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Abstract: SA-PO585

Lipopolysaccharide Causes Renal Biotin Uptake Inhibition via a Transcriptional Mechanism

Session Information

Category: Acute Kidney Injury

  • 103 AKI: Mechanisms


  • Ganapathy, Ashwinkumar subramenium S., Penn State Hershey Medical Center, Hershey, Pennsylvania, United States
  • Moradi, Hamid, University of California, Irvine, Orange, California, United States
  • Subramanian, Veedamali, University of California, Irvine, Orange, California, United States
  • Said, Hamid M., UCI/VA, Long Beach, California, United States

Biotin (vitamin B7), a water-soluble vitamin, is indispensable for normal human health and its deficiency is associated with various severe clinical conditions. Renal proximal tubule epithelial cells are critical to maintaining normal body biotin homeostasis by mediating its reabsorption via a specific carrier mediated process (sodium-dependent multivitamin transporter [SMVT]). Although it has also been shown that lipopolysaccharides (LPS) can cause intestinal biotin deficiency by inhibiting its absorption, very little is known about the effect of inflammation and LPS on the kidney biotin uptake process.


Given the major role of inflammation in kidney disease and injury we sought to assess the effect of LPS exposure on renal biotin transport. We evaluated the impact of LPS on renal biotin uptake, expression, promoter activity and transcriptional regulation using in vitro (human proximal tubule kidney epithelial HK2 cells) and in vivo (mice) models subjected to LPS for 72 hours.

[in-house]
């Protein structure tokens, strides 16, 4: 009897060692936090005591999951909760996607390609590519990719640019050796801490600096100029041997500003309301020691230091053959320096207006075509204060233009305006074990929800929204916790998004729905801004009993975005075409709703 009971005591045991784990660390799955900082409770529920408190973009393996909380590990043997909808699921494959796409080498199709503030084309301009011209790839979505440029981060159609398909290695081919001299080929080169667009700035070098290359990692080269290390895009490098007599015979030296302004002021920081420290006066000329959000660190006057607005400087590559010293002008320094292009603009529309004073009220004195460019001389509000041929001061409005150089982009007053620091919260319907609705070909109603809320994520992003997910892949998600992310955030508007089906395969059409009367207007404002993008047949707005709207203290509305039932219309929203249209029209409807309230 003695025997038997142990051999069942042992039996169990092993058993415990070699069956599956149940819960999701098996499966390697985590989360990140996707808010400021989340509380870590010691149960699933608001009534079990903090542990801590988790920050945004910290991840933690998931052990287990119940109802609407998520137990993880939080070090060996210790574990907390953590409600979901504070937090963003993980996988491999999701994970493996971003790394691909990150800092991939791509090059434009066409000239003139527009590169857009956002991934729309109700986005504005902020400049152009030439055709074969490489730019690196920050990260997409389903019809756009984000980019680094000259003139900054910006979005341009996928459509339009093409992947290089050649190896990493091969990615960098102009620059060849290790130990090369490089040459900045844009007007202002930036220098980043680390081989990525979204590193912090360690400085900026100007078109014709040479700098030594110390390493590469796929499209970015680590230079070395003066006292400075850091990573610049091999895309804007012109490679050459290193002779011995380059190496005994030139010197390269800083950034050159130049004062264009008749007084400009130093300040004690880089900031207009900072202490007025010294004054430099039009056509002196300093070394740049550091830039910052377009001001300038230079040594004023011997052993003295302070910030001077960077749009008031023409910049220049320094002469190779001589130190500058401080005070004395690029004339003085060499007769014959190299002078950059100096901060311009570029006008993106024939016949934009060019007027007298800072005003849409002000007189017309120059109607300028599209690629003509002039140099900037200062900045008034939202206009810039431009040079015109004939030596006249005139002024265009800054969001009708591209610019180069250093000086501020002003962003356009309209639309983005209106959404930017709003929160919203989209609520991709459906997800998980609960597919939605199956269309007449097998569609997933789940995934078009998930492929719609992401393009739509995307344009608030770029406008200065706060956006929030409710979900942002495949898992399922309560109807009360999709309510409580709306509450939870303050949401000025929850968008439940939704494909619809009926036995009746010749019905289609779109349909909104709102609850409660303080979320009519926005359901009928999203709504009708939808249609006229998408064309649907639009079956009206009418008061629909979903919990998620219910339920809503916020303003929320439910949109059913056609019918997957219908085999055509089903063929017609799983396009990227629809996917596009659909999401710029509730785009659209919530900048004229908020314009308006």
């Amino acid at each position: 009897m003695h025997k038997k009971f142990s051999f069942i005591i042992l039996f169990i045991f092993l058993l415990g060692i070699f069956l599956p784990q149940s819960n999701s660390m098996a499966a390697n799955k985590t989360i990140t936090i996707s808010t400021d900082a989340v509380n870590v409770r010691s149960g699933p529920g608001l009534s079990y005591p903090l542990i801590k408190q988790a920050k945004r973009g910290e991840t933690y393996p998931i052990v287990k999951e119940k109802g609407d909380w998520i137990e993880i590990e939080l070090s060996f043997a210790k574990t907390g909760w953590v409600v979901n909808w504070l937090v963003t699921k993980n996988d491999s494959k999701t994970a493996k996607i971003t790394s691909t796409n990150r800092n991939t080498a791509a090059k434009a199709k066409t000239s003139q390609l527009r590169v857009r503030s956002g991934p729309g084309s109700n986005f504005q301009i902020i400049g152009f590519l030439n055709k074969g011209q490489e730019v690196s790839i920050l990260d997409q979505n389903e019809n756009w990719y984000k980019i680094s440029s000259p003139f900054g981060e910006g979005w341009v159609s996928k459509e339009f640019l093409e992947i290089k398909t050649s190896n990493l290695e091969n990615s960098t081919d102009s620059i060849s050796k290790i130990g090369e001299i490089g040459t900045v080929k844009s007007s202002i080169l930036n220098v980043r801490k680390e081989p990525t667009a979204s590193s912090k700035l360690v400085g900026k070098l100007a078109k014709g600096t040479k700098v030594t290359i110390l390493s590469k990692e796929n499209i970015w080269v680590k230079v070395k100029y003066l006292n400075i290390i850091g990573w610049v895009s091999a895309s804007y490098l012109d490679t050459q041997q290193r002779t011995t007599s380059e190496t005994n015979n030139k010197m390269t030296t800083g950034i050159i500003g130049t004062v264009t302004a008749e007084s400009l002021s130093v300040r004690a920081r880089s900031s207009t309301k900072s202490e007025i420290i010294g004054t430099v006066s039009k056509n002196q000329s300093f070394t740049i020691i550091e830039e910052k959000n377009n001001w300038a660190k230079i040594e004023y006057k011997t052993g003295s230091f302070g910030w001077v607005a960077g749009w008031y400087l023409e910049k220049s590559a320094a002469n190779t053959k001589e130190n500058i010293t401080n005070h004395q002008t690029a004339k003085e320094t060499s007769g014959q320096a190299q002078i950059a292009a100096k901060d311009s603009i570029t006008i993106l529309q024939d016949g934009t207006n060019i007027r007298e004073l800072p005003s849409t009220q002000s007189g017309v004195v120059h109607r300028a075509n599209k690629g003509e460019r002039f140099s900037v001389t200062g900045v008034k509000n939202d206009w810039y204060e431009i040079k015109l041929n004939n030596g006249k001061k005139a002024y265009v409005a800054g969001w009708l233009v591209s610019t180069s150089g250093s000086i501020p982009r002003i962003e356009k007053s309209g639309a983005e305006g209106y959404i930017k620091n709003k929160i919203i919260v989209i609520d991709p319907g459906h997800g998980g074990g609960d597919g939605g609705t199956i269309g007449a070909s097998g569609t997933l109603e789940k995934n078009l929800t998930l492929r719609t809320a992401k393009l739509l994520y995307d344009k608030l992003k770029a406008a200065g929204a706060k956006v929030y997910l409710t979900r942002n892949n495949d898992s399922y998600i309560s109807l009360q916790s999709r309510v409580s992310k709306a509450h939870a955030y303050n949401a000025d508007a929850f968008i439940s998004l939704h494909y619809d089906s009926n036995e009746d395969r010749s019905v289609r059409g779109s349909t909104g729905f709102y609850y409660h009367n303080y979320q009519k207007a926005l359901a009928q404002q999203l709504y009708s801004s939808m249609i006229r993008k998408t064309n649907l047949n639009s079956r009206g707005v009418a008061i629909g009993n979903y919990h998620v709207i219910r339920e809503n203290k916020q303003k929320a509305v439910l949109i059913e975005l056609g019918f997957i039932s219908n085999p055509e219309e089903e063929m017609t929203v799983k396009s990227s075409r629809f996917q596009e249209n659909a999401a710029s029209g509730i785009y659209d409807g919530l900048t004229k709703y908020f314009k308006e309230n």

The HK2 cells treated with LPS from gram negative E. coli (10 µg/ml) exhibited a significant inhibition in carrier-mediated biotin uptake, compared to controls. This inhibition was associated with a significant reduction in SMVT protein, mRNA and hnRNA expression levels. Similar inhibition of SMVT protein, mRNA and hnRNA expression levels were also observed in mice injected with LPS (2 mg/kg body weight). Additionally, we found that SLC5A6 (biotin) promoter activity was attenuated following LPS treatment of HK2 cells. This was associated with a significant reduction in the mRNA expression levels of activator protein-2 (AP-2), a transcription factor which drives the SLC5A6 promoter activity, in both of our in vitro and in vivo models.


This study shows for the first time that LPS inhibits renal biotin uptake via a transcriptionally-mediated mechanism. The potential clinical impact of these findings and possible role of biotin therapy in kidney injury caused by LPS remains to be determined.


  • NIDDK Support